Whether the subject is playful (Love those BDSM-reworked Christmas carols!) or the political, “Life, Leather, and the Pursuit of Happiness” is a fun and fast-moving read. I guarantee you‘ll definitely be smarter by last page… or , more likely, a lot sooner. Ten percent of the profits from the sale of “Life, Leather and the Pursuit of Happiness” will be donated to Leather-related charities including The Leather Archives and Museum, and The National Coalition for Sexual Freedom. Visit for more info.

Tuesday, September 7, 2010

"HOUSE OF NUMBERS" AIDS Denialism: The Killing Joke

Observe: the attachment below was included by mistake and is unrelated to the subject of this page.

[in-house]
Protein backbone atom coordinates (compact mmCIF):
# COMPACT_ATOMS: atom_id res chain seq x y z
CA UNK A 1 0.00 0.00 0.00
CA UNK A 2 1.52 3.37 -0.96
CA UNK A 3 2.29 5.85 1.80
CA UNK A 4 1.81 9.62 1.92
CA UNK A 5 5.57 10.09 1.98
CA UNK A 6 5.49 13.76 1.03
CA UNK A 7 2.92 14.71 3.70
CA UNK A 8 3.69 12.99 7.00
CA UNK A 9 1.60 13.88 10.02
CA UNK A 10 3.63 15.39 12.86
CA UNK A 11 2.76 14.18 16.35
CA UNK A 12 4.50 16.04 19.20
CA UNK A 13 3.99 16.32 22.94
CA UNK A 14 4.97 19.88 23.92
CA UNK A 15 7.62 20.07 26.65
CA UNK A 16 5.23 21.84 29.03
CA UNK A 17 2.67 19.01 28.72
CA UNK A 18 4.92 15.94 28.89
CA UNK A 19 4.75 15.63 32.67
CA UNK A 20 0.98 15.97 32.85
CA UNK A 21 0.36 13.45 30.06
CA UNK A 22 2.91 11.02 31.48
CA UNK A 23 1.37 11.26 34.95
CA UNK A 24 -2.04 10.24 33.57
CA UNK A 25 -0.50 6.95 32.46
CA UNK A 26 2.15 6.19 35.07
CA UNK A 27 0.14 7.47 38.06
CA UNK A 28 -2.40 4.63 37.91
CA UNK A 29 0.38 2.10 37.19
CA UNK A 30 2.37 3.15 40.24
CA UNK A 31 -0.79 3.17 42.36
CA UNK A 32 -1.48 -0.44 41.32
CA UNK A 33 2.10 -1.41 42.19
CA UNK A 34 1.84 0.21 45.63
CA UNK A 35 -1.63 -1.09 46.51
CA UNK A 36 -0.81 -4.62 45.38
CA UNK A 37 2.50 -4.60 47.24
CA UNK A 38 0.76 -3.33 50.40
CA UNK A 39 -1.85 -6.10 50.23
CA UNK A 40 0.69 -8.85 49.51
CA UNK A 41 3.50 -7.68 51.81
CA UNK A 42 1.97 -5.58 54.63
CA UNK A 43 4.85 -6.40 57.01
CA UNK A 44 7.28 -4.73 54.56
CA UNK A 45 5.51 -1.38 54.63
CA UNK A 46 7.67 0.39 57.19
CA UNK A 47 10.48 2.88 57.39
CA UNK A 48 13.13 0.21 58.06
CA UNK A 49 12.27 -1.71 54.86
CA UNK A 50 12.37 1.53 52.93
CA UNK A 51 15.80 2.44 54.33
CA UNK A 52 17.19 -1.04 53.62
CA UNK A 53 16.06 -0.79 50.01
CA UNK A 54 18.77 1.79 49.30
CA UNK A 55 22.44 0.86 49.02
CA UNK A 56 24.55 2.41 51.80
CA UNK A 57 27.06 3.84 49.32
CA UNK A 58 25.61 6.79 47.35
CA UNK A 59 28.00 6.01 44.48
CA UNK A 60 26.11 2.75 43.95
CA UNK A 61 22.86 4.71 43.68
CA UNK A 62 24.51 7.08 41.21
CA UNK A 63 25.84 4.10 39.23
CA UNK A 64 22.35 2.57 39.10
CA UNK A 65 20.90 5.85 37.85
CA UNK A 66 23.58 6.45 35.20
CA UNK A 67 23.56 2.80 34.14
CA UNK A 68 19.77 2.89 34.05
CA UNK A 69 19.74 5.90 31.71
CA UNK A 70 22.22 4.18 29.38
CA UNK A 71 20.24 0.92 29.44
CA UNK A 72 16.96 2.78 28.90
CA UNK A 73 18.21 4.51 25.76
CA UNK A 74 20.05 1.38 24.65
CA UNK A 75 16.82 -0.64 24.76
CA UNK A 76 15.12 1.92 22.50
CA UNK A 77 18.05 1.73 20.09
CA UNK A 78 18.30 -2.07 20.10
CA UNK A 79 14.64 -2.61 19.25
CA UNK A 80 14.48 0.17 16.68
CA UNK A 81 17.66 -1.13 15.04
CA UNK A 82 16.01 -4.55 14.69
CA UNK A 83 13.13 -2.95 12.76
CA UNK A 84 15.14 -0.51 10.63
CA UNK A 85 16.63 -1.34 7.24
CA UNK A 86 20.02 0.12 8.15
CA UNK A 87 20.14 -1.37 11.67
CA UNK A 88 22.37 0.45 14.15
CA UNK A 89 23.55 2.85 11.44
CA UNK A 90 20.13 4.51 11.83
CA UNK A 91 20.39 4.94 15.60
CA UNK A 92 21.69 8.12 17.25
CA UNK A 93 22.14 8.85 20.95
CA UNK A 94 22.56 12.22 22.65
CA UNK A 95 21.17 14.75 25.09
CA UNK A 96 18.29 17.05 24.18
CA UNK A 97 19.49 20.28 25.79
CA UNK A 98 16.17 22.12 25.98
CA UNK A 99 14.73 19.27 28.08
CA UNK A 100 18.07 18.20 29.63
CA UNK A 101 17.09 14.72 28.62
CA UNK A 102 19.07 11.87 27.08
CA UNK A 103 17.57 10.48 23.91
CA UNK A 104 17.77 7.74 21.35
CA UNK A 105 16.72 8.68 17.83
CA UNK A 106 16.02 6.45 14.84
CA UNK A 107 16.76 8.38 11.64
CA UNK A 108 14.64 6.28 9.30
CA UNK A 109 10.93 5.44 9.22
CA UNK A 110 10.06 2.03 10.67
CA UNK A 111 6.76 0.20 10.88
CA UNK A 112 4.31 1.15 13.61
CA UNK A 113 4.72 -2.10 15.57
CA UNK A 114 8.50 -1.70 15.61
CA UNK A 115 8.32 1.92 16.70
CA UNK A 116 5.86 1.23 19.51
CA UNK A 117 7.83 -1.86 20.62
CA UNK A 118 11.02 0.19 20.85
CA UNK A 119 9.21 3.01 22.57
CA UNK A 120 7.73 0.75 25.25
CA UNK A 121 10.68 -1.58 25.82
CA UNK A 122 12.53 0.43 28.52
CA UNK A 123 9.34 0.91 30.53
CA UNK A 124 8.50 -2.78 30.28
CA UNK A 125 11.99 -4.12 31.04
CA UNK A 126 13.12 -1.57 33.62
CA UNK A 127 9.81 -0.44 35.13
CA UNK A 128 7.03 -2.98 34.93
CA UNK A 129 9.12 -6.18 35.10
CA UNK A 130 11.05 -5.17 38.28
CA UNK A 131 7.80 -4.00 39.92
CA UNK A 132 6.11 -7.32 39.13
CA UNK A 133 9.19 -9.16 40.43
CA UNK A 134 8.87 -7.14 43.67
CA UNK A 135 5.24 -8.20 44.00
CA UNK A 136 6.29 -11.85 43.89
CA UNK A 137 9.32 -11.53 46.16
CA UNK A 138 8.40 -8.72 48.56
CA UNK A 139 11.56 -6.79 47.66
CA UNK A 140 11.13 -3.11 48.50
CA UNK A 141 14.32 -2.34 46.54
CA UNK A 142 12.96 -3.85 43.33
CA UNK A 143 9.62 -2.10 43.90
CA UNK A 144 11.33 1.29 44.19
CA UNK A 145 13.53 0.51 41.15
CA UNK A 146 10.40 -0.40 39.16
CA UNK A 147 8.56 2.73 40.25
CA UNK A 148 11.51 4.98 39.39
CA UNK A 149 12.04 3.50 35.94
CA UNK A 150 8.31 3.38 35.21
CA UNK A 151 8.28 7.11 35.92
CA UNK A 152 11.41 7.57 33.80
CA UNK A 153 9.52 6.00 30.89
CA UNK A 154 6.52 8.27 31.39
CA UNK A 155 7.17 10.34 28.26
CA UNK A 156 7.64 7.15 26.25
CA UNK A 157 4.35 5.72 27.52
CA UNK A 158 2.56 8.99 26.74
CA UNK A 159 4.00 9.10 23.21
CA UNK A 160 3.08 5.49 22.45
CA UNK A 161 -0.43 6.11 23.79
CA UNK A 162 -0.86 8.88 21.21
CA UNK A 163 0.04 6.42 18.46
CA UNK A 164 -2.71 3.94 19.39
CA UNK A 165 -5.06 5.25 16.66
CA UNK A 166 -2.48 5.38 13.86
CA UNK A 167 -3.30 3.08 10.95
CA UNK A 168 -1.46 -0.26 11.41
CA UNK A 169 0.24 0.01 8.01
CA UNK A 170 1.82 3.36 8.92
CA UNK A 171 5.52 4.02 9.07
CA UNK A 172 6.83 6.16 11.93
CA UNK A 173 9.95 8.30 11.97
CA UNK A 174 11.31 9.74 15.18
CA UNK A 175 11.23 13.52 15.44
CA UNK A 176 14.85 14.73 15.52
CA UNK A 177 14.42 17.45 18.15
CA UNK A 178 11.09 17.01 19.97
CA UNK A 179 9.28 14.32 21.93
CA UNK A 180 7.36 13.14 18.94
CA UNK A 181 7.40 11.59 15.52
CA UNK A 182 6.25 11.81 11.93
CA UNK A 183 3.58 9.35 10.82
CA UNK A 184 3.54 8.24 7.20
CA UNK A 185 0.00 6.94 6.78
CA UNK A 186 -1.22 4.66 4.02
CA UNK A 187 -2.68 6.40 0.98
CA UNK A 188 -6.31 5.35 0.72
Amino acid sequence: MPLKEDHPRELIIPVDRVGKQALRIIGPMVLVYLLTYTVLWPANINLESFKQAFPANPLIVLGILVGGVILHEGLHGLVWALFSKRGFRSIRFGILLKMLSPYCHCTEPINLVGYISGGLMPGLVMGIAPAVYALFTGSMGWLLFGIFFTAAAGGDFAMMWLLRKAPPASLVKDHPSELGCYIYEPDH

Statistics will tell you that 42 million people are living with the HIV virus worldwide; and that every second, 10 people die from AIDS. But what if someone told you that HIV tests are not accurate? What if someone told you that HIV drugs are pretty much poisons that actually CAUSE more illness and mortality than HIV itself? What if someone told you that HIV is NOT the cause of AIDS? Brent Leung’s mega-controversial documentary “House of Numbers: Anatomy of an Epidemic“ explores those contentious HIV-related issues and many more. Thirty-one year old Leung has described his film as his “journey through the shifting sands surrounding HIV/AIDS”. Throughout the movie, he throws a wrench into everything we know, or think we know, about HIV and AIDS. And I do mean EVERYTHING. He starts with the very definition of “AIDS“ and “HIV“, and moves on to HIV testing, the theories of transmission, statistics of worldwide infection, the actual harm-causing nature of the virus itself, and HIV medication. “House of Numbers” played the worldwide film festival circuit and had a one-week theatrical showing in New York City in 2009 before arriving on DVD last month. The film was lauded by some critics and won several awards during its run, while others no less than crucified the documentary for promoting an “AIDS denialist” agenda. An “AIDS denialist“, in case you didn’t know, is defined as someone who rejects that established scientific theory that HIV does exist, and is the cause of AIDS. Some denialists believe that HIV does not exist, while others believe that HIV may exist but is not the cause, or not the ONLY cause, of AIDS. Is “House of Numbers” an educated exploration of “alternate” theories, or is it promoting a dangerous agenda which will cause people to deny HIV and AIDS, avoid getting testing, and refuse to take medication if they are poz?